News / Africa

UN Chief Calls For Investigation Into Mali Violations

A soldier salutes UN Special Representative to Mali, Albert Koenders (2nd L), at a ceremony that marks the beginning of the 12,000-strong U.N. peacekeeping mission in Mali in Bamako, July 1, 2013.
A soldier salutes UN Special Representative to Mali, Albert Koenders (2nd L), at a ceremony that marks the beginning of the 12,000-strong U.N. peacekeeping mission in Mali in Bamako, July 1, 2013.
Lisa Schlein
U.N. chief Ban Ki-moon is calling for an investigation into human rights violations in Mali. The U.N.’s top official says he is seriously concerned about the situation in Mali despite agreements between the warring factions to make peace.  

U.N. Secretary-General Ban Ki-moon says he welcomes the June 18th agreement between the transitional government of Mali and northern armed groups - an agreement that paved the way for the July 28th presidential election. He says it is vital this election goes ahead and that there be a peaceful outcome accepted by all parties.

A 12,600-member U.N. peacekeeping operation took over in Mali from an African-led mission on Monday. Mr. Ban says this force will provide logistical and other support for the electoral process.  

However, Mr. Ban says he is very concerned about the humanitarian situation in Mali.  He notes the takeover of the north by Islamist rebel groups and subsequent fighting with the government has displaced nearly 475,000 people. He says nearly 1.4 million people need immediate humanitarian assistance.

“We have seen human rights violations in northern Mali by all sides to the conflict, including the use of children by armed groups, rapes, and enforced disappearances.  It is imperative that violations be investigated and perpetrators be held accountable," he said.

Earlier in the day, Mr. Ban warned the 2015 deadline for meeting critical anti-poverty goals worldwide would be missed unless nations intensify efforts. The secretary-general reviewed progress toward meeting the eight Millennium Development Goals in an opening speech at the 3-week session of the Economic and Social Council.

He gave the effort a mixed review.  He said significant progress has been made in meeting many of the targets. For example, he said, good results have been made in reducing poverty, noting that the proportion of people living in extreme poverty has been halved.

He said more than two billion people now have access to improved sources of drinking water and remarkable gains are being made in the fight against malaria and tuberculosis.

Indeed, a new U.N. report assessing the global and regional progress toward meeting the MDGs finds between 2000 and 2010, mortality rates from malaria fell by more than 25 percent globally and more than one million deaths were averted.  The report says deaths from tuberculosis could be halved in some regions of the world.

Notwithstanding these successes, Mr. Ban said nations are falling short in a number of areas.

“Environmental sustainability is under threat, with continuing loss of forests, species and fish stocks, and rapid growth of greenhouse gas emissions.  Nineteen thousand children under age five die each day, most from preventable diseases," said Ban. "Women continue to be denied an equal opportunity in decision-making at all levels.”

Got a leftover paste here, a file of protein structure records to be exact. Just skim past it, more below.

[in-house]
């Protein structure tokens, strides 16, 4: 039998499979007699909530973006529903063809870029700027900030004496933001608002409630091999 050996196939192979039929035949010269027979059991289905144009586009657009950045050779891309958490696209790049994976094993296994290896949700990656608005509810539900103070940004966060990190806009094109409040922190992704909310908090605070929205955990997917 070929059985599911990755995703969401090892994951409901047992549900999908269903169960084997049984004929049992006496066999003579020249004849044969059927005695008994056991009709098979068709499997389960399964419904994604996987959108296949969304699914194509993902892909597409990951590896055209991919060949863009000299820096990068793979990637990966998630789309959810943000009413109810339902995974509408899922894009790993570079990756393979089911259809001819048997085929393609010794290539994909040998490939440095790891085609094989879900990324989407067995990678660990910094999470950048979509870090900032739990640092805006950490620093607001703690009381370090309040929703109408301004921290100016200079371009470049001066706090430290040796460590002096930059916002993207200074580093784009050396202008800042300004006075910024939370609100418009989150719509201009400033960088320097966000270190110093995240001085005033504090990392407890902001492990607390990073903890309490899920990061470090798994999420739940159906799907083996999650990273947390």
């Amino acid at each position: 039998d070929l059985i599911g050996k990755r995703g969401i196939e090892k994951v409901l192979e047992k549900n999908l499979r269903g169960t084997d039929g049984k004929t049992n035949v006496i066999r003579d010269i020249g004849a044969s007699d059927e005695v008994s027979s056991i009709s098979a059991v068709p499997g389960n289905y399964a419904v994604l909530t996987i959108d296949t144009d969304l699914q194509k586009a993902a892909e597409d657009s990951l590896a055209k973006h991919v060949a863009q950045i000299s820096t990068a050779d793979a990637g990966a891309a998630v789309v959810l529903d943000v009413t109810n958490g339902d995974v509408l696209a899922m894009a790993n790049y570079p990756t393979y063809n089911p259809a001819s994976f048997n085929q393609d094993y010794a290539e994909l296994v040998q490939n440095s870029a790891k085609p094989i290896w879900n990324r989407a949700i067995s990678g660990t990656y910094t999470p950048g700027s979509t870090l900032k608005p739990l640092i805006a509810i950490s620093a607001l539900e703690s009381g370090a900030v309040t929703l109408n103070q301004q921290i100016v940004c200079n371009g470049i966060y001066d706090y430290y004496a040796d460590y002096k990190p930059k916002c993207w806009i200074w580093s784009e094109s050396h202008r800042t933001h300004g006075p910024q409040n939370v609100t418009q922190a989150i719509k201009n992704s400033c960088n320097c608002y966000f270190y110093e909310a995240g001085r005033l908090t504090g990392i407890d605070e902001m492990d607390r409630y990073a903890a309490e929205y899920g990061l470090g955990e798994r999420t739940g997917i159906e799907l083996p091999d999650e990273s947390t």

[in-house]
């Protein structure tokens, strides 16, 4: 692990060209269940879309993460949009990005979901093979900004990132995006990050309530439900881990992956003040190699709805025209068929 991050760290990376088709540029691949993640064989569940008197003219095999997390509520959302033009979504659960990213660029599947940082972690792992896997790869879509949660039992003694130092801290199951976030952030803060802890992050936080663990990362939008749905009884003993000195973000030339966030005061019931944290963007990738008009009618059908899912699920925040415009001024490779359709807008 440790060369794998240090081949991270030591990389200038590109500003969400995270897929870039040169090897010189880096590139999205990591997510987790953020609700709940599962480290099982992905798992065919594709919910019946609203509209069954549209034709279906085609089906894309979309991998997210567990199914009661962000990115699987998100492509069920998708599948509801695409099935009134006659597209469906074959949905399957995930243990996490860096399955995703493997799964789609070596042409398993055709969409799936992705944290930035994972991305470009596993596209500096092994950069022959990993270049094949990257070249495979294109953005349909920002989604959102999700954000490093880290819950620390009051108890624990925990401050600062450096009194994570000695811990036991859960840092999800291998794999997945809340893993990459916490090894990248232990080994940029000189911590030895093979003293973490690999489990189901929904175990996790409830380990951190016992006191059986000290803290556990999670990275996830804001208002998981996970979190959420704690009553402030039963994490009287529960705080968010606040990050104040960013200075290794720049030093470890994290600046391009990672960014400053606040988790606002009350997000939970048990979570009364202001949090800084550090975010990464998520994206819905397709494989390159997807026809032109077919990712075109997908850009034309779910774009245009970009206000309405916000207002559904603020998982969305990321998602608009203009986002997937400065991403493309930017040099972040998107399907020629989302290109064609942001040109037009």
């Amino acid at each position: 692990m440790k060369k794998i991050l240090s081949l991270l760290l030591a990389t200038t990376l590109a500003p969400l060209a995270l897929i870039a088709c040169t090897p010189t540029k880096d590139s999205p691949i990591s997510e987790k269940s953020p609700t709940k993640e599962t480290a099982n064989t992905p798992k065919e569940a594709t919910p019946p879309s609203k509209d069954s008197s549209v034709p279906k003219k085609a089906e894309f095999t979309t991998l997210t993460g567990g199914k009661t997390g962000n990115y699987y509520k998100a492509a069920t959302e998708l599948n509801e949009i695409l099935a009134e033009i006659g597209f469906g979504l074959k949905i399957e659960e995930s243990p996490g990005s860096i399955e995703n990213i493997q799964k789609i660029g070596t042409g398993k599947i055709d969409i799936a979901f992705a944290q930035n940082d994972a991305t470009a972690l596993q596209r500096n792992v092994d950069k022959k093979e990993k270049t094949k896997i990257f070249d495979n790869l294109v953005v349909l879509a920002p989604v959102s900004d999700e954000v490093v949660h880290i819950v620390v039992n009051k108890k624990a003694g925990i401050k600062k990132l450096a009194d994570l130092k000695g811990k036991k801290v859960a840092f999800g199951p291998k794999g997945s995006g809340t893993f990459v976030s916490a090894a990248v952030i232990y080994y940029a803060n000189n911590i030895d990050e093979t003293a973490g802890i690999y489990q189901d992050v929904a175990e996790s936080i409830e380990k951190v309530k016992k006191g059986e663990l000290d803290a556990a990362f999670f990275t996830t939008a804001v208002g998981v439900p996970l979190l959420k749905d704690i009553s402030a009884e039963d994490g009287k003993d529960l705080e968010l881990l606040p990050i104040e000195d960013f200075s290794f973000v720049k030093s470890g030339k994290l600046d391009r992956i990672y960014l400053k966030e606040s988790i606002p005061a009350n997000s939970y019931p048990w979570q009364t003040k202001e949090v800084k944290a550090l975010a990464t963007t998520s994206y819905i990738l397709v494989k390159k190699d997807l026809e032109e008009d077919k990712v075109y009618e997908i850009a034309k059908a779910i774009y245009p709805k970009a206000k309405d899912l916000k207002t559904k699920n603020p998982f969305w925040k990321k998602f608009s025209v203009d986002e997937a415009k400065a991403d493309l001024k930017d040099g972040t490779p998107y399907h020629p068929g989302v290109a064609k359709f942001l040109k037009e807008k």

Mr. Ban said nations must accelerate efforts to bring down maternal mortality rates, which remain unacceptably high. He said universal primary education has not been achieved and a staggering 2.5 billion people around the world still lack improved sanitation.

He said the world can generate the momentum needed to achieve these important development issues by the 2015 target date if nations step up and act now.

You May Like

HRW: Egypt's Trial of Morsi ‘Badly Flawed’

Human Rights Watch says former Egypt leader's detention without charge for more than three weeks after his removal from office violated Egyptian law; government rejects criticism More

Photogallery Lancet Report Calls for Major Investment in Surgery

In its report published by The Lancet, panel of experts says people are dying from conditions easily treated in the operating room such as hernia, appendicitis, obstructed labor, and serious fractures More

Music Industry Under Sway of Digital Revolution

Millions of people in every corner of the Earth now can enjoy a vast variety and quantity of music in a way that has never before been possible More

This forum has been closed.
Comments
     
There are no comments in this forum. Be first and add one

Featured Videos

Your JavaScript is turned off or you have an old version of Adobe's Flash Player. Get the latest Flash player.
Study: Insecticide Damaging Wild Bee Populationsi
X
April 24, 2015 10:13 PM
A popular but controversial type of insecticide is damaging important wild bee populations, according to a new study. VOA’s Steve Baragona has more.
Video

Video Study: Insecticide Damaging Wild Bee Populations

A popular but controversial type of insecticide is damaging important wild bee populations, according to a new study. VOA’s Steve Baragona has more.
Video

Video Data Servers Could Heat Private Homes